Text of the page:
Surface charge accumulation in the spacer modifies local electric fields, which restricts the industrialization of high voltage direct current (HVDC) gas-insulated transmission lines (GILs). In this paper, the state of art in gas/solid interface charging physics and models, covering areas of charge measurement techniques, charge transport mechanisms, charge related DC surface flashover models, and charge control methods, is reviewed and discussed. Key issues that should be considered in future studies are summarized and proposed. The purpose of this work is to provide a brief update on the most important and latest progress in this research area, and to educate readers as to the current state of the gas-solid interface charging phenomenon, which has seen great progress in the past few years.
High voltage alternating current (HVAC) gas-insulated transmission lines (GILs) can realize large-capacity power transmission in complex environments, and have been in use since 1960s. However, under high voltage direct current (HVDC), the influence of the surface charge accumulation in spacers must be considered before development of HVDC GIL. At DC voltage, charges transport along electric field lines both in the gas phase and in the spacer bulk, and accumulate on the surface of spacers inside GILs. The local electric field over spacer surface gets more disordered, and is prone to generating a higher local electric field strength as a consequence of the influence of the charge migration. Under these conditions, a surface flashover is more easily triggered.
In recent years, the urgent need for HVDC GIL, driven by offshore projects, requires more urgent breakthroughs in this field, and the problem of charge accumulation has become tremendously pronounced. As a result, an increasing number of researchers over the past few years have focused on this area, and have made significant efforts to tackle difficult problems that are still a specific challenge to us. The rapid progress of related research can be reflected both in a surging amount of research, and in special topical issues of the past 5 years.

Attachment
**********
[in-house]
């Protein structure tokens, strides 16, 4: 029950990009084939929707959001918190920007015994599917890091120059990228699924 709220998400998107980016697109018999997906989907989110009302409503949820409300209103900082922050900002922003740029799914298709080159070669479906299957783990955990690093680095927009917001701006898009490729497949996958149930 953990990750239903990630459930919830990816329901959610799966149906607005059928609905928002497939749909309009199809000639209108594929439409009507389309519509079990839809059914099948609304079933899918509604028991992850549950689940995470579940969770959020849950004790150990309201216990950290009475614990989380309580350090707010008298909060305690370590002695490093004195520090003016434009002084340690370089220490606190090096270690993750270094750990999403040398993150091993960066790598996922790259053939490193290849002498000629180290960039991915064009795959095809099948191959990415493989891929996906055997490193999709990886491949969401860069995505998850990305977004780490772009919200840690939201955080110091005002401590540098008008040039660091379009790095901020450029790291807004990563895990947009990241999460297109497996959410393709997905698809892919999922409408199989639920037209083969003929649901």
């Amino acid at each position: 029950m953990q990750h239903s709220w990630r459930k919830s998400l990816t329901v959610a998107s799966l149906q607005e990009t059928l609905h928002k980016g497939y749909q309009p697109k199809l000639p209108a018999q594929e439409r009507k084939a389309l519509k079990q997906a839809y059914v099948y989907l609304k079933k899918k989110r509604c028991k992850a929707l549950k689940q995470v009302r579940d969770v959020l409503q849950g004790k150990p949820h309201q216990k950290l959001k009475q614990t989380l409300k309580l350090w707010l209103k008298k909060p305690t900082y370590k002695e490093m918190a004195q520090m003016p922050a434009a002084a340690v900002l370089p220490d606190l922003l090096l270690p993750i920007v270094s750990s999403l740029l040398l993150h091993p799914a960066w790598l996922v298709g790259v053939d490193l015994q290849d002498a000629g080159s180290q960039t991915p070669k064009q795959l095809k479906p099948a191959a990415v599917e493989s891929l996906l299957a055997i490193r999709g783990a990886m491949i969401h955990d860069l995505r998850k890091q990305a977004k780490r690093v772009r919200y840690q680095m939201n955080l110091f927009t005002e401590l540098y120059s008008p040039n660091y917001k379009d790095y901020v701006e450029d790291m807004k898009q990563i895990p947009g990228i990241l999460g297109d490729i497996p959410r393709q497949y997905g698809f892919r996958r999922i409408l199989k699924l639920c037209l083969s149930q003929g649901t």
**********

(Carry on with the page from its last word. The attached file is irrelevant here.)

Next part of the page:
Despite the extensive studies and output during the past few years, charge behaviors such as charge generation, transport, and relaxation in dielectrics should be studied, as these fields of research have still not been fully understood.
The Lichtenberg dust figure method can be used to reflect surface charge distribution based on the property that a charged surface can adsorb dust particles with hetero-polarities, as shown in Figure 1a . Based on the principle that dielectrics can be polarized inside electric fields, the electric field density due to charge accumulation on the surface can be depicted by polarized dielectric particles, as shown in Figure 1b. More details regarding polarized surface charge cluster formation and dust pattern phase transition can be found in the literature. In recent years, Kelvin probe methods have been more widely used. As an oscillating feedback capacitive probe, the Kelvin probe is a typical representative of an active electrostatic probe, by which the potential can be obtained from the measured point. The distribution of surface charge density can be obtained by a simulation algorithm based on the surface potential measurement result. The comparison of these two methods is shown in Table 1.
|Lichtenberg dust figure||Measurement result is not restricted by surface potential value and is not influenced by charge decay process during measurement.||Cannot quantitatively characterize charge density (or electric field strength); dust adsorbed may have a certain impact on local electric field.|
|Kelvin probe||Surface potential value can be quantitatively characterized with a high sensitivity.||Low spatial resolution and relative low voltage range; measurement takes longer.|